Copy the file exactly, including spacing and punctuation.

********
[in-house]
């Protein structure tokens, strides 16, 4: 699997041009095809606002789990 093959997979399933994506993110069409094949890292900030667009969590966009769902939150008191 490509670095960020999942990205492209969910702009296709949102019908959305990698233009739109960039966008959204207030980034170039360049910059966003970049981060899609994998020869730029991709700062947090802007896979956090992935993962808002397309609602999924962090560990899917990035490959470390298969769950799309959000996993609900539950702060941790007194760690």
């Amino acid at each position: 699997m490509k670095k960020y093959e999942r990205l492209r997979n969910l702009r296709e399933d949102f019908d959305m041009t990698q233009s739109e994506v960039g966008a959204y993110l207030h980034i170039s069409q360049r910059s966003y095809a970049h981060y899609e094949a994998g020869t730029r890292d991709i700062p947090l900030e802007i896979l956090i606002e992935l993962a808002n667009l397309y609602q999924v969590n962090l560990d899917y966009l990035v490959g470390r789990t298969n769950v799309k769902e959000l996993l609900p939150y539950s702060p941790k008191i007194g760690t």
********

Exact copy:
[in-house]
């Protein structure tokens, strides 16, 4: 699997041009095809606002789990 093959997979399933994506993110069409094949890292900030667009969590966009769902939150008191 490509670095960020999942990205492209969910702009296709949102019908959305990698233009739109960039966008959204207030980034170039360049910059966003970049981060899609994998020869730029991709700062947090802007896979956090992935993962808002397309609602999924962090560990899917990035490959470390298969769950799309959000996993609900539950702060941790007194760690």
């Amino acid at each position: 699997m490509k670095k960020y093959e999942r990205l492209r997979n969910l702009r296709e399933d949102f019908d959305m041009t990698q233009s739109e994506v960039g966008a959204y993110l207030h980034i170039s069409q360049r910059s966003y095809a970049h981060y899609e094949a994998g020869t730029r890292d991709i700062p947090l900030e802007i896979l956090i606002e992935l993962a808002n667009l397309y609602q999924v969590n962090l560990d899917y966009l990035v490959g470390r789990t298969n769950v799309k769902e959000l996993l609900p939150y539950s702060p941790k008191i007194g760690t």